While his critics scream for an immediate fix to the issue of children being separated from their parents after crossing the border illegally, President Trump is looking for long-term solutions.
On Wednesday, the president signed an executive order to “keep families together.” The order mostly clarified existing law, addressed steps for allowing families to stay together while being processed, and emphasized the need for Congress to make fixes, too.
But Trump doesn’t want to just band-aid the problem in an attempt to pacify critics accusing him of being a “child abuser” or “kidnapper” imprisoning children in “concentration camps.” The intensity of the emotional, misinformation-driven attacks on him would undoubtedly make such an attempt vain.
On Tuesday, the president addressed the source of the illegal immigration problem during a speech at the National Federation of Independent Business in Washington, D.C. He blamed congressional Democrats for not fixing loopholes in their 2008 law that have led to exploitation by human traffickers and to children being separated from their parents.
“Under current law, we have only two policy options to respond to this massive crisis: We can either release all illegal immigrant families and minors who show up at the border from Central America, or we can arrest the adults for the federal crime of illegal entry,” Trump explained, according to a White House transcript.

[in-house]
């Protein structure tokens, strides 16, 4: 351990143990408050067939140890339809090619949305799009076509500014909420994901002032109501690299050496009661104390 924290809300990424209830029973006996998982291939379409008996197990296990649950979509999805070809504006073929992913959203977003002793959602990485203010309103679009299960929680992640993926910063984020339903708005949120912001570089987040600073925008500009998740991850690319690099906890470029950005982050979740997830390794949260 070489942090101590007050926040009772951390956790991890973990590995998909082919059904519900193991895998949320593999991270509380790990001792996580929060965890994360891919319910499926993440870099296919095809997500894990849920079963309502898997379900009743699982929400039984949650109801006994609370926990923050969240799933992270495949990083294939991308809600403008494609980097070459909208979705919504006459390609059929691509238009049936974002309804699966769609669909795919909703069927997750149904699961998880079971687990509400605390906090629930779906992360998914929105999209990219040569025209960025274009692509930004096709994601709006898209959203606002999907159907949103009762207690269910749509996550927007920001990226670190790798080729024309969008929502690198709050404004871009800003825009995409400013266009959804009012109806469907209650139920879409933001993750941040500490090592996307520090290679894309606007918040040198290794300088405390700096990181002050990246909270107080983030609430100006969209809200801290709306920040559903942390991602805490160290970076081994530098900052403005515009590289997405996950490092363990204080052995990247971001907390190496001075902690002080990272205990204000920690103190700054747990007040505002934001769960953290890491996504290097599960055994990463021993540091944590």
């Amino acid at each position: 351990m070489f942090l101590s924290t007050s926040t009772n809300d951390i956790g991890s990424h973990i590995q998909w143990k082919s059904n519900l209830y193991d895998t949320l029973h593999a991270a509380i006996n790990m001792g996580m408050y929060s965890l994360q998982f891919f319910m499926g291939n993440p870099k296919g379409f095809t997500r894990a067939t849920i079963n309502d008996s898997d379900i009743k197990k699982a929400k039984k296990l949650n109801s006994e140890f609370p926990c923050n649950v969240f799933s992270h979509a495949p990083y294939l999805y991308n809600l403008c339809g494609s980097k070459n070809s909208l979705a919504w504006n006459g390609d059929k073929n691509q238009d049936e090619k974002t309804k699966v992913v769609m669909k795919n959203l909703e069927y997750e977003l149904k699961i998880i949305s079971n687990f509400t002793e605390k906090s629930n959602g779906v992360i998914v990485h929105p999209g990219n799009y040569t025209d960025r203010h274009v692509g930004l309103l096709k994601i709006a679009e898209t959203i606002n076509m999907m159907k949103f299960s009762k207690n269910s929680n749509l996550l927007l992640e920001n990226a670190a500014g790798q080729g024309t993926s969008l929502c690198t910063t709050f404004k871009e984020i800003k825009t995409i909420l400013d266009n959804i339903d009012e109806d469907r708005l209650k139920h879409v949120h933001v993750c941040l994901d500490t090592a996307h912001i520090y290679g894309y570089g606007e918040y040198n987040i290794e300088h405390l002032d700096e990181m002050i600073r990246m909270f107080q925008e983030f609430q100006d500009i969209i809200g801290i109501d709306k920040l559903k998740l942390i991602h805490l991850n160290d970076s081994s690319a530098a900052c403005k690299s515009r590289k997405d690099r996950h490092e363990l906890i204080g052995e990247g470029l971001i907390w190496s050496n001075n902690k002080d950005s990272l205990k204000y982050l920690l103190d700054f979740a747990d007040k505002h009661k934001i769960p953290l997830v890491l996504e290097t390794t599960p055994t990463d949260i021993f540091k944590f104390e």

“Those are the only two options,” he continued. “Totally open borders or criminal prosecution for law breaking. And you want to be able to do that. We don’t want people pouring into our country. We want them to come in through the process, through the legal system.”
“Keep in mind, those who apply for asylum, legally, at ports of entry, are not prosecuted. The fake news media back there doesn’t talk about that,” he added.
“So what I’m asking Congress to do is to give us a third option, which we have been requesting since last year — the legal authority to detain and promptly remove families together as a unit,” Trump explained.
Then the president said something that really caught the room’s attention.
“Now, think of all that aid that we give some of these countries. Hundreds of millions of dollars we give to some of these countries, and they send them up,” he said. “Well, I’m going to go, very shortly, for authorization that when countries abuse us by sending their people up — not their best — we’re not going to give any more aid to those countries.”
“Why should we?” he asked rhetorically.